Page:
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Homesecond order linear differential equation with constant coefficients
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second order linear differential equation with constant coefficients
Consider the second order homogeneous linear differential equation
$x^{{\prime\prime}}+bx^{{\prime}}+cx=0,$  (1) 
The explicit solution is easily found using the characteristic equation method. This method, introduced by Euler, consists in seeking solutions of the form $x(t)=e^{{rt}}$ for (1). Assuming a solution of this form, and substituting it into (1) gives
$r^{2}e^{{rt}}+bre^{{rt}}+ce^{{rt}}=0.$ 
Thus
$r^{2}+br+c=0$  (2) 
which is called the characteristic equation of (1). Depending on the nature of the roots $r_{1}$ and $r_{2}$ of (2), there are three cases.

If the roots are real and distinct, then two linearly independent solutions of (1) are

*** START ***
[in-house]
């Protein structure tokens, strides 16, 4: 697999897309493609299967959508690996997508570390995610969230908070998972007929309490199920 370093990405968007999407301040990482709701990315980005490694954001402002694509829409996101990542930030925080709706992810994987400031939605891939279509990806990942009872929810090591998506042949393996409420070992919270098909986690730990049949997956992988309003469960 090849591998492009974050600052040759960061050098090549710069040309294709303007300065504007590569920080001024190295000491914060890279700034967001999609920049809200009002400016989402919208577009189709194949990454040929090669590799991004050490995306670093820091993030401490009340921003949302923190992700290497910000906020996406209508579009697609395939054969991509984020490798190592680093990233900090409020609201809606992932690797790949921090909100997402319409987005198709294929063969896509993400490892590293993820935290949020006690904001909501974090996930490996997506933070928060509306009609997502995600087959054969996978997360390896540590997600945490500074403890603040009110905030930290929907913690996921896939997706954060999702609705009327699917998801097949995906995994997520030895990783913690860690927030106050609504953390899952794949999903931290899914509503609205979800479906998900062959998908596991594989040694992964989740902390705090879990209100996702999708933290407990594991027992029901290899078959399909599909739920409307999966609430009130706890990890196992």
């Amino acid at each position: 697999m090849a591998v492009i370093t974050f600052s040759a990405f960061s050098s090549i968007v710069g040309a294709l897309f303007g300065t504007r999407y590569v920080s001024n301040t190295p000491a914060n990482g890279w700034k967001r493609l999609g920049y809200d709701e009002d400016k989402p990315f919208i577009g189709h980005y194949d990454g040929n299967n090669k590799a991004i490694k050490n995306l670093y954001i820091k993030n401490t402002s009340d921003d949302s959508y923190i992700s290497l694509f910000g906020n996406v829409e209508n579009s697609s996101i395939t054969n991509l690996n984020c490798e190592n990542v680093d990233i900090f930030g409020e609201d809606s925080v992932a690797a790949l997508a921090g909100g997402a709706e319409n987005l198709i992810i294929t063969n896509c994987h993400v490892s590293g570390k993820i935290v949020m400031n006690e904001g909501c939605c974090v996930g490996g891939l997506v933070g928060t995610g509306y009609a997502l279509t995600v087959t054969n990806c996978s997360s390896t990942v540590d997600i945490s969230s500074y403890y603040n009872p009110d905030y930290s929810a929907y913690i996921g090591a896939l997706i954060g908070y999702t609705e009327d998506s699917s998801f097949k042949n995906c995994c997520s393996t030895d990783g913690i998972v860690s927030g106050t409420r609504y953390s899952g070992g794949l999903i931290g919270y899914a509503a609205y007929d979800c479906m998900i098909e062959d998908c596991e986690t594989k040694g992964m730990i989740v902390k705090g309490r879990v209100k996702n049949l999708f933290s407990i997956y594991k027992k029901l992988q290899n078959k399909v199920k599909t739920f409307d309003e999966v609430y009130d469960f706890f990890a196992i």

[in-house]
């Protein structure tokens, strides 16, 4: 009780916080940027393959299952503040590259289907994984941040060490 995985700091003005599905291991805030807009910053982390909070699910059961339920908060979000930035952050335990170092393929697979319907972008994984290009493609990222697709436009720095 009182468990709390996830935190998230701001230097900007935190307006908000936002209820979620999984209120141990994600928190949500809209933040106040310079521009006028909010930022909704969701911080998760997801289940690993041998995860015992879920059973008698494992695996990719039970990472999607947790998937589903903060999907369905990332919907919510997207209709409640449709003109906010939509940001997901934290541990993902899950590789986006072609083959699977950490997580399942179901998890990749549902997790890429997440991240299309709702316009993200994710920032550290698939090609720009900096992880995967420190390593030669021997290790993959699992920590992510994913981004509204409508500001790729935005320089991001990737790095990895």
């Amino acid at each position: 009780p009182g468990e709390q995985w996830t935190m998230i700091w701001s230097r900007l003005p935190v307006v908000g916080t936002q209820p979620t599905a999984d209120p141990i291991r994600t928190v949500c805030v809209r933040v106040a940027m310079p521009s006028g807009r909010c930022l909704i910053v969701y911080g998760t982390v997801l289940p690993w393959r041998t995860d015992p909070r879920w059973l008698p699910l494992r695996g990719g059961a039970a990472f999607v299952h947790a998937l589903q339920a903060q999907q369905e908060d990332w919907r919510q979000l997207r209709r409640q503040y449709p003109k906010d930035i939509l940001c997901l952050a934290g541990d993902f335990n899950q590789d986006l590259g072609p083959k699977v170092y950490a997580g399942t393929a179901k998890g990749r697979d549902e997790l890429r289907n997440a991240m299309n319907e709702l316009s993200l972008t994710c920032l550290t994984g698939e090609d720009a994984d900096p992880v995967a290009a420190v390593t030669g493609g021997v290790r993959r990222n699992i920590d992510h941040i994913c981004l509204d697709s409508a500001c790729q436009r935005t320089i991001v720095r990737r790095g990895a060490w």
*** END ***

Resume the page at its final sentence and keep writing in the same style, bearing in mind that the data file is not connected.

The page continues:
$x_{1}(t)=e^{{r_{1}t}},\quad x_{2}(t)=e^{{r_{2}t}}.$ 
If the roots are real and equal, then two linearly independent solutions of (1) are
$x_{1}(t)=e^{{r_{1}t}},\quad x_{2}(t)=te^{{r_{1}t}}.$ 
If the roots are complex conjugates of the form $r_{{1,2}}=\alpha\pm i\beta$, then two linearly independent solutions of (1) are
$x_{1}(t)=e^{{\alpha t}}\cos\beta t,\quad x_{2}(t)=e^{{\alpha t}}\sin\beta t.$
The general solution to (1) is then constructed from these linearly independent solutions, as
$\phi(t)=C_{1}x_{1}(t)+C_{2}x_{2}(t).$  (3) 
Characterizing the behavior of (3) can be accomplished by studying the twodimensional linear system obtained from (1) by defining $y=x^{{\prime}}$:
$\displaystyle x^{{\prime}}$  $\displaystyle=y$  (4)  
$\displaystyle y^{{\prime}}$  $\displaystyle=bycx.$  (5) 
Remark that the roots of (2) are the eigenvalues of the Jacobian matrix of (5). This generalizes to the characteristic equation of a differential equation of order $n$ and the $n$dimensional system associated to it.
Mathematics Subject Classification
34A30 no label found3401 no label found34C05 no label found Forums
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